I find that with this construction a rotary impact crusher may be satisfactorily employed for crushing hard silicious rocks as distinguished from soft or sedimentary rocks. By employing a monolithic type impeller it will stand up under high speed and under the severe impacts occasioned thereby. The use of high speeds will alone minimize attrition or abrasion of the rock on the faces of the shoes. However, by feeding the rock in such a manner that the small particles are interposed between the large rock and the faces of the shoes impact wear on the faces of the shoes will likewise be minimized. It is not necessary to perform the improved method with the high speeds heretofore mentioned, although these speeds are desirable in crushing many types of hard rock. Where a coarser finished product is desired the impeller may be driven at materially lower speeds than 8000 linear feet per minute, and when slower speeds are used I find that the interposing of the smaller particles between the large rock and the shoe faces reduces abrasive wear on the shoes which would otherwise occur due to the slower speed employed.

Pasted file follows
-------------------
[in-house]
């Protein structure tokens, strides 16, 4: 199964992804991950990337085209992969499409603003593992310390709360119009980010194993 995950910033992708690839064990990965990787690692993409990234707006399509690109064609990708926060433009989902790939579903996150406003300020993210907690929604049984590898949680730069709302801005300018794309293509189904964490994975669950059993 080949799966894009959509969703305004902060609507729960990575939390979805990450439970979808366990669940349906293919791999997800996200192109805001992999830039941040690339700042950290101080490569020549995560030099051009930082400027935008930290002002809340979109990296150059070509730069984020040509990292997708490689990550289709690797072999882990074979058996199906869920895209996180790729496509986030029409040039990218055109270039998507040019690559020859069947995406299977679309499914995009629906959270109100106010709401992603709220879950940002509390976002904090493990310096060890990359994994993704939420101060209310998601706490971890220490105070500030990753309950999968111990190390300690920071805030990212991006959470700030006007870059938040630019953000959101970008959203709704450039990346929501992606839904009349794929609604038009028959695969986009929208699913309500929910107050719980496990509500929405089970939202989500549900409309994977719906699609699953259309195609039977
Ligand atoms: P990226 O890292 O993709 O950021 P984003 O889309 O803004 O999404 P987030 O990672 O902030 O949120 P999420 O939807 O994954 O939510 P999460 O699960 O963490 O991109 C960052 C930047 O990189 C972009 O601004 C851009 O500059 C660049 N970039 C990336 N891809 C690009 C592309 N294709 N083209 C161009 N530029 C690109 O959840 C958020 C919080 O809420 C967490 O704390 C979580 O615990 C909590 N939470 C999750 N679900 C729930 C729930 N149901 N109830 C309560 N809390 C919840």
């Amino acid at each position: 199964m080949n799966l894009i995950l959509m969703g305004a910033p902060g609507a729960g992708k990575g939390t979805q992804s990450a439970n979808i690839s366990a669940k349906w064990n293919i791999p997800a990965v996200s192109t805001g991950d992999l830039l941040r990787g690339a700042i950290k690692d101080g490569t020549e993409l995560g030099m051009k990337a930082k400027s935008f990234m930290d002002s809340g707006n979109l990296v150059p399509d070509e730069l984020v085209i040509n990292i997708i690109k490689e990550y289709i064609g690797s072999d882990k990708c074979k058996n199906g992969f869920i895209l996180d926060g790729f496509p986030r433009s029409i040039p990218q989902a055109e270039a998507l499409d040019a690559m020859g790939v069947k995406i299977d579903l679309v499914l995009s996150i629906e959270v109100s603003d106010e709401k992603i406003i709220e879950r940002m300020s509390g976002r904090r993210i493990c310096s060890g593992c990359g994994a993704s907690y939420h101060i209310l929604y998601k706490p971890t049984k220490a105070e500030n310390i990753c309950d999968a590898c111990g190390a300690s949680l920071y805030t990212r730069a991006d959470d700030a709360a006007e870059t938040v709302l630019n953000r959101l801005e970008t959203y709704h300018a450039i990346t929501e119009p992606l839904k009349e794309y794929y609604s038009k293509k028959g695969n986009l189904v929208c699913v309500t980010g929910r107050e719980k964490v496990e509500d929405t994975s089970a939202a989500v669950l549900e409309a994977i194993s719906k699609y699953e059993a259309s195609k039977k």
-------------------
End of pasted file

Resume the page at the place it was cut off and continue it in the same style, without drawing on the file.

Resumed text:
It will be appreciated that the above-described method and apparatus that rock may be continuously fed to the apparatus and the finished product continuously withdrawn therefrom and that the same screening operation may be used to separate the finished product and to segregate the rock that is fed to the impeller into large and. small sizes with the small sizes being utilized to protect the shoe faces from the heavy impacts of the large rocks.

The interposing of small rock between the large rock and the shoes also enables larger rock to be fed into the path of the impeller than would otherwise be possible. It also enables the finished product to be crushed to a much finer condition in that the fine particles which descend through chutes 23 are interposed between the impeller shoes and the larger rock particles. These fine particles which have small masses and consequently small inertia which are not conducive to their being broken by impact alone are thus interposed or trapped between the shoes and the large rock particles which have greater inertia. Consequently the small rock particles are effectively pounded by the shoes against the large rock particles and are pulverized therebetween to a greater extent than where the small rock particles are merely subjected to impact alone. In this way a finished product may be obtained wherein the rock is finely ground or pulverized which is highly desirable in certain operations.